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Richmans' Trade and Taxes Blog
Will Asia Pull Back from the Dollar?
An August 2nd Reuters article argues that Asian governments may be pulling out of dollar investments.
Some locations like Singapore and China are already taking steps to cut their exposure to the U.S. dollar, and Washington’s brush with default may hasten the shift.
Given the long track record of Asian governments using dollar investments as a way to manage their currency values, a wholesale pullout from dollar investments is unlikely. If it did happen, such a pullout could have long term benefits for the U.S. economy. These dollar investments are the linchpin of the mercantilist strategies that have contributed greatly to U.S. trade imbalances and economic decline ... but it would cause a lot of pain in the interim.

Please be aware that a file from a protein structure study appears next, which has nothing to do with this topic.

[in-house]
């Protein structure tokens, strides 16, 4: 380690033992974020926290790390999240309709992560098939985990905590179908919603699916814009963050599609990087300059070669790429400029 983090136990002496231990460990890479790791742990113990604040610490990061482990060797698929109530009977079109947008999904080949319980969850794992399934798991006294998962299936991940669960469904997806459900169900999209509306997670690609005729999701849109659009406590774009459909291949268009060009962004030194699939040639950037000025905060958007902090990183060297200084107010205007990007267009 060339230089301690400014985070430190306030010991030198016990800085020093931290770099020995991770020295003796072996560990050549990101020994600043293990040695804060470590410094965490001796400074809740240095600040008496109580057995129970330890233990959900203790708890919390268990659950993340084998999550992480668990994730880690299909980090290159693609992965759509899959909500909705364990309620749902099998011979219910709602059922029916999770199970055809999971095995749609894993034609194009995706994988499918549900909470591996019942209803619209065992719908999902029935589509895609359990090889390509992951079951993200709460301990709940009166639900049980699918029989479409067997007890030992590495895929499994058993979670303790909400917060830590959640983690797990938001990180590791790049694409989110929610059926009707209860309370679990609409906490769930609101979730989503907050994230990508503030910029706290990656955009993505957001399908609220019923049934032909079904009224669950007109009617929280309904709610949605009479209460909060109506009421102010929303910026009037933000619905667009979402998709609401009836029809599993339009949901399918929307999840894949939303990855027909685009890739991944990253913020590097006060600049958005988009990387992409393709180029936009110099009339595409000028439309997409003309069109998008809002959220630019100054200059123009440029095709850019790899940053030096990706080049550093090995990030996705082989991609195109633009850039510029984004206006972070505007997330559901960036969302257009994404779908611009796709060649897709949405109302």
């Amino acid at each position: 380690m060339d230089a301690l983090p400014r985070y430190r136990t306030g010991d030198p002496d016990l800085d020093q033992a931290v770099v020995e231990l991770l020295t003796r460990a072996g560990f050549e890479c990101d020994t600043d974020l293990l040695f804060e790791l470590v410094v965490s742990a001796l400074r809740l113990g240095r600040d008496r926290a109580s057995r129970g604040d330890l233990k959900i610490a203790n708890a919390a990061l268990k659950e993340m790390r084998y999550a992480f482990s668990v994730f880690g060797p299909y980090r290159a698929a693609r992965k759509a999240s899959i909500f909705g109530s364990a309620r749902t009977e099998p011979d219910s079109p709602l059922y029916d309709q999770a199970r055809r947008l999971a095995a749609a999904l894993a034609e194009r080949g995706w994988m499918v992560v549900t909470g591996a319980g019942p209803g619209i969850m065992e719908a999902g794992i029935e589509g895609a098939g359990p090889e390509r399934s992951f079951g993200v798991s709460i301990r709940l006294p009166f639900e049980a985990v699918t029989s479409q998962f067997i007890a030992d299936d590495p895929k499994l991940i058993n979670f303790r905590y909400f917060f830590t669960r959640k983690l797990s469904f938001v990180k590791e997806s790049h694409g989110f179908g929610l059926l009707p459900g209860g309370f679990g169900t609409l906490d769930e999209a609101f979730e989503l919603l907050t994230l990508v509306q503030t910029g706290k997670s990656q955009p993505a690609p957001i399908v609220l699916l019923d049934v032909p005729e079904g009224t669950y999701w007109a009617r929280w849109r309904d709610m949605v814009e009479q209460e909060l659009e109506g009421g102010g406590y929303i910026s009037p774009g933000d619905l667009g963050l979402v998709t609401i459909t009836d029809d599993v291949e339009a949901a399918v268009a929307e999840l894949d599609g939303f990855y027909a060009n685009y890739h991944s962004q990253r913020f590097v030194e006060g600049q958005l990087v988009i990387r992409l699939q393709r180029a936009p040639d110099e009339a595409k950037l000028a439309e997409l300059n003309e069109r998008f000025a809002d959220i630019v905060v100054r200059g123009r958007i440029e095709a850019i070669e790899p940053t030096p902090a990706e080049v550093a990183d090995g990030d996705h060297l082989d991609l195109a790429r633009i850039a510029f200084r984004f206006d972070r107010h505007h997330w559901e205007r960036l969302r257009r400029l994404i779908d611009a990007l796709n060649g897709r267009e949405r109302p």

A major shift from the dollar by Asian countries would probably exacerbate its slide in global currency markets. Although this decline makes imports (like shoes, ipods, and gasoline) more expensive, it has the compensatory advantage of encouraging domestic production. Given the long-term costs of the trade deficit, and the unwillingness of policymakers to do anything more active to address the trade deficit, this is the way we will eventually 'solve' it. By becoming so spendthrift that the rest of the world decides not to lend to us. Unfortunately, this 'solution' likely implies harder economic times ahead.
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